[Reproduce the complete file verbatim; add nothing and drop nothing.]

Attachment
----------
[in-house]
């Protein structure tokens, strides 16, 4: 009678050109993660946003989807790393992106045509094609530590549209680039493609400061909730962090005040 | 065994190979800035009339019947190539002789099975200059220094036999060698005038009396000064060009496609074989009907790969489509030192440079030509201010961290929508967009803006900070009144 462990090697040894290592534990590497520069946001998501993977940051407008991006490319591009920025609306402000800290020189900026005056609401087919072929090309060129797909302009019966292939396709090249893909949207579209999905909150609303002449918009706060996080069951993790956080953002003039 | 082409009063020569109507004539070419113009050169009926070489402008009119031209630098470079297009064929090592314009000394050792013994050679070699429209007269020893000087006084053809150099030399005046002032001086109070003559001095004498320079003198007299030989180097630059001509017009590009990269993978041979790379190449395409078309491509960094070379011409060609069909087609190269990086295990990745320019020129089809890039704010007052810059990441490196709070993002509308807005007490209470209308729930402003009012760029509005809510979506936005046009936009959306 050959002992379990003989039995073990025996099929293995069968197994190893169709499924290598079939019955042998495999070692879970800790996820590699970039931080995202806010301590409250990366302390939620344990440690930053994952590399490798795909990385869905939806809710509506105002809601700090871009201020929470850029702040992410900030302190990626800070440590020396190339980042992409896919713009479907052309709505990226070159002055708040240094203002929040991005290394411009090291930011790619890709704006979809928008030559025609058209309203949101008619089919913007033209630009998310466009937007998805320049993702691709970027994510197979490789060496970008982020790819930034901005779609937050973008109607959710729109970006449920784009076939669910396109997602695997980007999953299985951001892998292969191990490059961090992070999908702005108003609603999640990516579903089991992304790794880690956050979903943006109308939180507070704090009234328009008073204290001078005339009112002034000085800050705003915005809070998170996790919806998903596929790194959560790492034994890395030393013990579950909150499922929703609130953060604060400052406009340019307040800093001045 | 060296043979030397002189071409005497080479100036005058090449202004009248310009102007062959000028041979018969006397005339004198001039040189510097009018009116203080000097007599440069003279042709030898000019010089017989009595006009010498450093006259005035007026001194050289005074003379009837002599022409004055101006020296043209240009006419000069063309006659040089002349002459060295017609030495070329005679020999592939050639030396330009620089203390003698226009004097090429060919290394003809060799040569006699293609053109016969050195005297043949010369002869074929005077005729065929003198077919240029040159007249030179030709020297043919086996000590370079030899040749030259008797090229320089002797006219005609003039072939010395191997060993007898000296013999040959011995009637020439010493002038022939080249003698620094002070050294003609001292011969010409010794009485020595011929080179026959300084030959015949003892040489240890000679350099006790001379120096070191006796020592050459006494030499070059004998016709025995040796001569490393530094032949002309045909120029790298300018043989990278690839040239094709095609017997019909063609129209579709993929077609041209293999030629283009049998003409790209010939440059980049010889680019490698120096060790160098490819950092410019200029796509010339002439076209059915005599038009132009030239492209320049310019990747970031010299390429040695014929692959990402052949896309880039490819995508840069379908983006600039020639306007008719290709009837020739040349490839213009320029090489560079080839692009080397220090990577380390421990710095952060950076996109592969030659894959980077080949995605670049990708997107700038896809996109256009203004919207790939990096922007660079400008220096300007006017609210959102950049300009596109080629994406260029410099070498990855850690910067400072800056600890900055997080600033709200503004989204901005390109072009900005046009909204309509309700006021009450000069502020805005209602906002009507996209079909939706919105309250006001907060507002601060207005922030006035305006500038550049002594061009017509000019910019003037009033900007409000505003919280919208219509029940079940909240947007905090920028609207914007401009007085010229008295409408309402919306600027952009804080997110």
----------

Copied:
[in-house]
């Protein structure tokens, strides 16, 4: 009678050109993660946003989807790393992106045509094609530590549209680039493609400061909730962090005040 | 065994190979800035009339019947190539002789099975200059220094036999060698005038009396000064060009496609074989009907790969489509030192440079030509201010961290929508967009803006900070009144 462990090697040894290592534990590497520069946001998501993977940051407008991006490319591009920025609306402000800290020189900026005056609401087919072929090309060129797909302009019966292939396709090249893909949207579209999905909150609303002449918009706060996080069951993790956080953002003039 | 082409009063020569109507004539070419113009050169009926070489402008009119031209630098470079297009064929090592314009000394050792013994050679070699429209007269020893000087006084053809150099030399005046002032001086109070003559001095004498320079003198007299030989180097630059001509017009590009990269993978041979790379190449395409078309491509960094070379011409060609069909087609190269990086295990990745320019020129089809890039704010007052810059990441490196709070993002509308807005007490209470209308729930402003009012760029509005809510979506936005046009936009959306 050959002992379990003989039995073990025996099929293995069968197994190893169709499924290598079939019955042998495999070692879970800790996820590699970039931080995202806010301590409250990366302390939620344990440690930053994952590399490798795909990385869905939806809710509506105002809601700090871009201020929470850029702040992410900030302190990626800070440590020396190339980042992409896919713009479907052309709505990226070159002055708040240094203002929040991005290394411009090291930011790619890709704006979809928008030559025609058209309203949101008619089919913007033209630009998310466009937007998805320049993702691709970027994510197979490789060496970008982020790819930034901005779609937050973008109607959710729109970006449920784009076939669910396109997602695997980007999953299985951001892998292969191990490059961090992070999908702005108003609603999640990516579903089991992304790794880690956050979903943006109308939180507070704090009234328009008073204290001078005339009112002034000085800050705003915005809070998170996790919806998903596929790194959560790492034994890395030393013990579950909150499922929703609130953060604060400052406009340019307040800093001045 | 060296043979030397002189071409005497080479100036005058090449202004009248310009102007062959000028041979018969006397005339004198001039040189510097009018009116203080000097007599440069003279042709030898000019010089017989009595006009010498450093006259005035007026001194050289005074003379009837002599022409004055101006020296043209240009006419000069063309006659040089002349002459060295017609030495070329005679020999592939050639030396330009620089203390003698226009004097090429060919290394003809060799040569006699293609053109016969050195005297043949010369002869074929005077005729065929003198077919240029040159007249030179030709020297043919086996000590370079030899040749030259008797090229320089002797006219005609003039072939010395191997060993007898000296013999040959011995009637020439010493002038022939080249003698620094002070050294003609001292011969010409010794009485020595011929080179026959300084030959015949003892040489240890000679350099006790001379120096070191006796020592050459006494030499070059004998016709025995040796001569490393530094032949002309045909120029790298300018043989990278690839040239094709095609017997019909063609129209579709993929077609041209293999030629283009049998003409790209010939440059980049010889680019490698120096060790160098490819950092410019200029796509010339002439076209059915005599038009132009030239492209320049310019990747970031010299390429040695014929692959990402052949896309880039490819995508840069379908983006600039020639306007008719290709009837020739040349490839213009320029090489560079080839692009080397220090990577380390421990710095952060950076996109592969030659894959980077080949995605670049990708997107700038896809996109256009203004919207790939990096922007660079400008220096300007006017609210959102950049300009596109080629994406260029410099070498990855850690910067400072800056600890900055997080600033709200503004989204901005390109072009900005046009909204309509309700006021009450000069502020805005209602906002009507996209079909939706919105309250006001907060507002601060207005922030006035305006500038550049002594061009017509000019910019003037009033900007409000505003919280919208219509029940079940909240947007905090920028609207914007401009007085010229008295409408309402919306600027952009804080997110």